Catch 22 Paper In Catch 22 by Joseph Heller the book is a complex novel. Heller uses many themes, does not have the storyline in chronological order and often uses irony in his descriptions. Many of the themes can be compared to other literature. One of the themes that can be compared is fear in war.
Present throughout the book is the theme of disillusionment. In the school, they’ve been told by their schoolmasters and parents that unless they join the war, they would remain cowards. They see propaganda after propaganda, all alluding towards the glory of battle and warfare. Out on the front, they realize that nothing was further from the truth. Their dreams of being heroes shattered, like when they compare themselves to the soldier on a poster in chapter 7.
The author compares the soldiers because he wants the readers
Mr. Patch-Withers grumbled, with a flushed face. ‘How do you expect our boys to be as precise as that thousands of feet up with bombs weighing tons!” (Pg 10 chp.1)In war innocent people will die and you can't do anything about it. In conclusion you now see the theme war is unforgiving by the three reasons war affects friendships, changes lives, and war takes lots of lives. War affected Gene and Finny's relationship, war changed life by having to draft or enlist, war kill lots of people by the bombs and gunfire.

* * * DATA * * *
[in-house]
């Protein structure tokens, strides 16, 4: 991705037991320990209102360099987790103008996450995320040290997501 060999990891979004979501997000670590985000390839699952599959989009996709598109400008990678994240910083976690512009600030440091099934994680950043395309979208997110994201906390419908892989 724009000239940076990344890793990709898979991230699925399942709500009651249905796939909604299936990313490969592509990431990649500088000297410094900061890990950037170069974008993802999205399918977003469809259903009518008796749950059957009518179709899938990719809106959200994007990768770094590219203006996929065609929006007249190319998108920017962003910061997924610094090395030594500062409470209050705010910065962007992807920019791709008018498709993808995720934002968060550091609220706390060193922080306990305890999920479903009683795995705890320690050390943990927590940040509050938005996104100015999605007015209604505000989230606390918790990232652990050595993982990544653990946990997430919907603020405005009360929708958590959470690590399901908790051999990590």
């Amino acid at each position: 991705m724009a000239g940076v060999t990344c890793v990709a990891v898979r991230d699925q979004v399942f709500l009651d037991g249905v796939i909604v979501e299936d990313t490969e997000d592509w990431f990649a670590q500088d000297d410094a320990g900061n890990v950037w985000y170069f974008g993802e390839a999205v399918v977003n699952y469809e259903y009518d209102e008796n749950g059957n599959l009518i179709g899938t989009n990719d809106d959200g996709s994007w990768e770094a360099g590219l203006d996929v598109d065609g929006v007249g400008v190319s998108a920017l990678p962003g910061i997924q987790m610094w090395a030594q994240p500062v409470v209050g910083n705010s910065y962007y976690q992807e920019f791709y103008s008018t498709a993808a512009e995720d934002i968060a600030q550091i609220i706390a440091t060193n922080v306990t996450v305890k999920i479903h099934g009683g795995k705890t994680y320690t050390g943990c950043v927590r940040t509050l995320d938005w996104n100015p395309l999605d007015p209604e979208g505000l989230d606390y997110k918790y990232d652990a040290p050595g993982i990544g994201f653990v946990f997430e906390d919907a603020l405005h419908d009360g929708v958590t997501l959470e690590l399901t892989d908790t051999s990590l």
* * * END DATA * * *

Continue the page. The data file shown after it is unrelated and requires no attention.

It also marks the death of dignity, sanity, and innocence. Norman Bowker, one of the young soldiers, hung himself in the YMCA locker room of his hometown because he struggled to find meaning in his life after the war. Before he performs this act however, he writes a letter to O’Brien explaining his internal struggles when he returns home: “ a guy who feels like he got zapped over in that shithole. A guy who can’t get his get his act together and just drives around town all day and can’t think of any damn place to go and doesn’t know how to get there anyway. This guy wants to talk about it, but he can’t….”
In the chapter “The Man I Killed” O’Brien struggles to understand the implications of his actions, as well as to cope with his guilt. Through the constant repetition and the vivid description O’Brien attempts to humanize the soldier, and assign meaning and purpose to the life of the man who suffered such an idle death. O’Brien writes a meaningful chapter